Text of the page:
Field Trip to the Base of the Bega Batholith - An Overview

Simon W. Richards, William J. Collins, R.A. Weibe, and B. Healy

On this trip we will be examining granite plutons, layered mafic complexes and related country rocks. Why? Hopefully to generate an understanding of granites, which, in turn will help us to decipher the tectonic regime of the region (SE LFB) during their emplacement. Granite plutons and their associated rocks should be viewed as tectonic indicators, just like faults and folds. However, when studied in conjunction with often intensively studied faults and folds and with accurate dating, plutons (including their geochemistry and internal structure) provide a very powerful tool indeed.

These rocks are slightly younger (~422 Ma) than those at Cooma (~435 Ma), which lie approximately 70 km to west. At Cooma we viewed some classic metamorphic rocks with well-developed structures and obvious migmatitic leucosomes. In contrast, the structures and rocktypes observed on this trip are unusual. The granite is a classic granodiorite but the migmatites are schlieren migmatites and are quite distinct from the classic layered migmatites (which are metatexites) which are common in high-temperature metamorphic complexes around the world. The migmatites in the Wog Wog River are diatexites: they have lost all their original structure (be it bedding or a tectonic layering) and therefore resemble sedimentary breccias. Hornfelsic xenoliths (mm-m-size) are suspended in a fine-grained, typically foliated leucosome matrix.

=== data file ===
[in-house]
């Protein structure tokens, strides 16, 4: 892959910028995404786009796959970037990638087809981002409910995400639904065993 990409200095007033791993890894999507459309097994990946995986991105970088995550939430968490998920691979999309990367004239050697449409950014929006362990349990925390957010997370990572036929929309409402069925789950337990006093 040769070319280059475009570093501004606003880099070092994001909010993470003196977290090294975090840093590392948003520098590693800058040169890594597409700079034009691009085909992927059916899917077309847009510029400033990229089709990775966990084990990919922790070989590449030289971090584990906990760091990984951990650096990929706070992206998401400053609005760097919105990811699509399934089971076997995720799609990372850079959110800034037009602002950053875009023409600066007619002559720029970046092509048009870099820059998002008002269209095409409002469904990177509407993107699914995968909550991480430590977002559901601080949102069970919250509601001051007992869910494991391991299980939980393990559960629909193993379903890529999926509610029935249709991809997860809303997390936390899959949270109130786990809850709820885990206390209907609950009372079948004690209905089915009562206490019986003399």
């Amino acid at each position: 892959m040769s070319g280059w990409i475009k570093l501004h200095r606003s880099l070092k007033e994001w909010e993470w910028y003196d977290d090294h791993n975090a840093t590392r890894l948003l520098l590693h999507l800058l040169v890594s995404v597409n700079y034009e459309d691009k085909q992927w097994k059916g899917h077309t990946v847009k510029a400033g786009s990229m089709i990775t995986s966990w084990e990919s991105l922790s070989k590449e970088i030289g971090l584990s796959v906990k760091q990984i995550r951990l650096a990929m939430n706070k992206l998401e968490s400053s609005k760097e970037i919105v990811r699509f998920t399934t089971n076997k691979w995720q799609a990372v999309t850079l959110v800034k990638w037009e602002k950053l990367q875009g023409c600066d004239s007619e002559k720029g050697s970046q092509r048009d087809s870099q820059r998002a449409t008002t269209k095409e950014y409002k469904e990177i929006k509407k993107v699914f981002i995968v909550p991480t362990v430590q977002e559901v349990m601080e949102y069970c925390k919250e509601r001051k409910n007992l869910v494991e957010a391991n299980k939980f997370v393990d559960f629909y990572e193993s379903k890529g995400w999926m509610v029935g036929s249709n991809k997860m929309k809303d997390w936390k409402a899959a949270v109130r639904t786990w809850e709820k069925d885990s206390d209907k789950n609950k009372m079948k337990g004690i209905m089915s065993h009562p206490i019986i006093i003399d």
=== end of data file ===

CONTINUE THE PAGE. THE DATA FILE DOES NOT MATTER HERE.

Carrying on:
On this trip we will be principally examining, discussing and evaluating geological processes. These include the origin of microgranitoid (or microgranular) enclaves, the significance of granitic textures, magmatic versus solid-state deformation (e.g., Paterson et al., 1989), stratigraphy and sedimentary-type structures in plutons, granite emplacement mechanisms (e.g. Paterson & Vernon, 1995), evaluating the relations between deformation and metamorphism and determining the origin of migmatites of low-P, high-T metamorphic complexes in general.

To address these issues, we will be walking an E-W trending section of the Wog Wog River. The section traverses layered gabbros, migmatites, granite sheets, megacryst-rich and megacryst-poor granodiorite, layered mafic bodies within granite and house-sized stoped blocks of countryrock which have come to rest on the pluton floor. Based on internal magmatic and countryrock structures and general characteristics, we have suggested that the creek section provides a section across the basal base of the Kameruka pluton and some of the underlying rocks.

Many of the magmatic structures and features observed over the two days are comparable to sedimentary structures so much of the trip will be focused on identification and interpretation of these structures and how the recognition of these features influences our view of mechanisms of pluton construction. In turn, we can discuss the role that plutons can play as a significant tectonic indicator, just like classic structures such as folds and faults